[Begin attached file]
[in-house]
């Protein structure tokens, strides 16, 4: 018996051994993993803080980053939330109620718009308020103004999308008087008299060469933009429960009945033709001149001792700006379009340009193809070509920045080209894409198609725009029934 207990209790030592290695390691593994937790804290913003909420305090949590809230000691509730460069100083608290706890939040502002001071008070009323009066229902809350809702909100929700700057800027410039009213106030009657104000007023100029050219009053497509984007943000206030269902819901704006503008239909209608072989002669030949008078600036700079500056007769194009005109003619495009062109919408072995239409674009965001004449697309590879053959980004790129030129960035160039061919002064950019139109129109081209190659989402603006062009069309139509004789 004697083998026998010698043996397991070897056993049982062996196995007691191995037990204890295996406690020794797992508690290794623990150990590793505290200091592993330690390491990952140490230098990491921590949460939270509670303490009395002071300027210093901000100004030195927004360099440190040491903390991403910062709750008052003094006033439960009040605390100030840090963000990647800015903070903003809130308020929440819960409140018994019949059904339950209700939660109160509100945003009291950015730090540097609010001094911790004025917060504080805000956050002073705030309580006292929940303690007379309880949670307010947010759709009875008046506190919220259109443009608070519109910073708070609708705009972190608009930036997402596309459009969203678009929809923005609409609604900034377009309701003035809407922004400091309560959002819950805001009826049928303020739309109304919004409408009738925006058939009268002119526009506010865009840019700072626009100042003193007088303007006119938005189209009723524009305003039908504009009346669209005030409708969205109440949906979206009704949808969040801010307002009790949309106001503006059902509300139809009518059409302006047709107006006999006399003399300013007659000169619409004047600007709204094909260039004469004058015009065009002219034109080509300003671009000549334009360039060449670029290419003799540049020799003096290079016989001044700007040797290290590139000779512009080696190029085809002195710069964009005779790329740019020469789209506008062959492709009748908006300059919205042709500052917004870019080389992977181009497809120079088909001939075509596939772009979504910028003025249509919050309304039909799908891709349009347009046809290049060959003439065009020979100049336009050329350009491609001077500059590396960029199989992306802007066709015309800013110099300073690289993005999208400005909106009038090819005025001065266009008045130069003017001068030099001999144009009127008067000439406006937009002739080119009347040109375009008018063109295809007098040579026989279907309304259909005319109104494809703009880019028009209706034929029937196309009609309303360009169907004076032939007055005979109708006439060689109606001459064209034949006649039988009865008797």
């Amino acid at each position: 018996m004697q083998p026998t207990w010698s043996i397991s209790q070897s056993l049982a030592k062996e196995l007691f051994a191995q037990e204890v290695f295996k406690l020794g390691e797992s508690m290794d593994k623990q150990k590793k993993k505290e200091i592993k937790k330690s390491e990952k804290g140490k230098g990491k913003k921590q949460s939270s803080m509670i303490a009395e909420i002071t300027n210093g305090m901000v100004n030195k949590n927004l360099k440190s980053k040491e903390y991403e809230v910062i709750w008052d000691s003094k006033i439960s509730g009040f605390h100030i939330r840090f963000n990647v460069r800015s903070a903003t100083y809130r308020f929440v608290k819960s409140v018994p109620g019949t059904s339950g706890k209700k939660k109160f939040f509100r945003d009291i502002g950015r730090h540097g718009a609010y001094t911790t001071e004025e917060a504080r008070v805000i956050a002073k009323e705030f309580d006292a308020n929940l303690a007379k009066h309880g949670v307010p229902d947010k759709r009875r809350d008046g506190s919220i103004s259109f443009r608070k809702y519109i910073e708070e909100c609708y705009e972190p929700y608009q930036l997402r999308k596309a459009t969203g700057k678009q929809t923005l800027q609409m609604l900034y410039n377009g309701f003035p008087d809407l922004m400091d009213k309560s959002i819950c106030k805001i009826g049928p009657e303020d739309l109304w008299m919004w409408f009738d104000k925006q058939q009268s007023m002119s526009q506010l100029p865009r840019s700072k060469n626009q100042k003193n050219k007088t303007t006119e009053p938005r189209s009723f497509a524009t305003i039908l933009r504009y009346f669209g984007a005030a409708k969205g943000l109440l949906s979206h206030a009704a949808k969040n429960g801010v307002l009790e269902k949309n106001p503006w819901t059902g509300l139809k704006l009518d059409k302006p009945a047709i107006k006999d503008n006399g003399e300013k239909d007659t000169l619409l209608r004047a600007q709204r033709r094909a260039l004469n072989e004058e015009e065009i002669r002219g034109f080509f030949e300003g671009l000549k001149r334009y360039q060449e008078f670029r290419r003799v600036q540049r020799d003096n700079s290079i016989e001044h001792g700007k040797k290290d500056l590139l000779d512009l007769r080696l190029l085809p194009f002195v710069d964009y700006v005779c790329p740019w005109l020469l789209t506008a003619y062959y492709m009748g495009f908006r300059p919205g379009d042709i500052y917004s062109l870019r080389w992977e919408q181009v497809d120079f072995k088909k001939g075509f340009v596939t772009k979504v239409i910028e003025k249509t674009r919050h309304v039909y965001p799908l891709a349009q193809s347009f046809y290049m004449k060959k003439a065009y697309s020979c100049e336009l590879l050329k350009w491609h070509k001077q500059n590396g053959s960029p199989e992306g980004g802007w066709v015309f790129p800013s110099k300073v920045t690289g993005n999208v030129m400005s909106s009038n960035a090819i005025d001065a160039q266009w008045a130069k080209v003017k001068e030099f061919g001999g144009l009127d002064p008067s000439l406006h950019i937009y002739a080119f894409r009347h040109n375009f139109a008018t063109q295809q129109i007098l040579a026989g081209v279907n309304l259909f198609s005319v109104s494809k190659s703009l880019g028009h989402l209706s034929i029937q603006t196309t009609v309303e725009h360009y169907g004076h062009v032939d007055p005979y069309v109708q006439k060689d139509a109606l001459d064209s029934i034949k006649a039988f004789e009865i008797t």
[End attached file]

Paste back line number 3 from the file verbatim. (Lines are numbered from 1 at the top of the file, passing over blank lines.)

């Amino acid at each position: 018996m004697q083998p026998t207990w010698s043996i397991s209790q070897s056993l049982a030592k062996e196995l007691f051994a191995q037990e204890v290695f295996k406690l020794g390691e797992s508690m290794d593994k623990q150990k590793k993993k505290e200091i592993k937790k330690s390491e990952k804290g140490k230098g990491k913003k921590q949460s939270s803080m509670i303490a009395e909420i002071t300027n210093g305090m901000v100004n030195k949590n927004l360099k440190s980053k040491e903390y991403e809230v910062i709750w008052d000691s003094k006033i439960s509730g009040f605390h100030i939330r840090f963000n990647v460069r800015s903070a903003t100083y809130r308020f929440v608290k819960s409140v018994p109620g019949t059904s339950g706890k209700k939660k109160f939040f509100r945003d009291i502002g950015r730090h540097g718009a609010y001094t911790t001071e004025e917060a504080r008070v805000i956050a002073k009323e705030f309580d006292a308020n929940l303690a007379k009066h309880g949670v307010p229902d947010k759709r009875r809350d008046g506190s919220i103004s259109f443009r608070k809702y519109i910073e708070e909100c609708y705009e972190p929700y608009q930036l997402r999308k596309a459009t969203g700057k678009q929809t923005l800027q609409m609604l900034y410039n377009g309701f003035p008087d809407l922004m400091d009213k309560s959002i819950c106030k805001i009826g049928p009657e303020d739309l109304w008299m919004w409408f009738d104000k925006q058939q009268s007023m002119s526009q506010l100029p865009r840019s700072k060469n626009q100042k003193n050219k007088t303007t006119e009053p938005r189209s009723f497509a524009t305003i039908l933009r504009y009346f669209g984007a005030a409708k969205g943000l109440l949906s979206h206030a009704a949808k969040n429960g801010v307002l009790e269902k949309n106001p503006w819901t059902g509300l139809k704006l009518d059409k302006p009945a047709i107006k006999d503008n006399g003399e300013k239909d007659t000169l619409l209608r004047a600007q709204r033709r094909a260039l004469n072989e004058e015009e065009i002669r002219g034109f080509f030949e300003g671009l000549k001149r334009y360039q060449e008078f670029r290419r003799v600036q540049r020799d003096n700079s290079i016989e001044h001792g700007k040797k290290d500056l590139l000779d512009l007769r080696l190029l085809p194009f002195v710069d964009y700006v005779c790329p740019w005109l020469l789209t506008a003619y062959y492709m009748g495009f908006r300059p919205g379009d042709i500052y917004s062109l870019r080389w992977e919408q181009v497809d120079f072995k088909k001939g075509f340009v596939t772009k979504v239409i910028e003025k249509t674009r919050h309304v039909y965001p799908l891709a349009q193809s347009f046809y290049m004449k060959k003439a065009y697309s020979c100049e336009l590879l050329k350009w491609h070509k001077q500059n590396g053959s960029p199989e992306g980004g802007w066709v015309f790129p800013s110099k300073v920045t690289g993005n999208v030129m400005s909106s009038n960035a090819i005025d001065a160039q266009w008045a130069k080209v003017k001068e030099f061919g001999g144009l009127d002064p008067s000439l406006h950019i937009y002739a080119f894409r009347h040109n375009f139109a008018t063109q295809q129109i007098l040579a026989g081209v279907n309304l259909f198609s005319v109104s494809k190659s703009l880019g028009h989402l209706s034929i029937q603006t196309t009609v309303e725009h360009y169907g004076h062009v032939d007055p005979y069309v109708q006439k060689d139509a109606l001459d064209s029934i034949k006649a039988f004789e009865i008797t």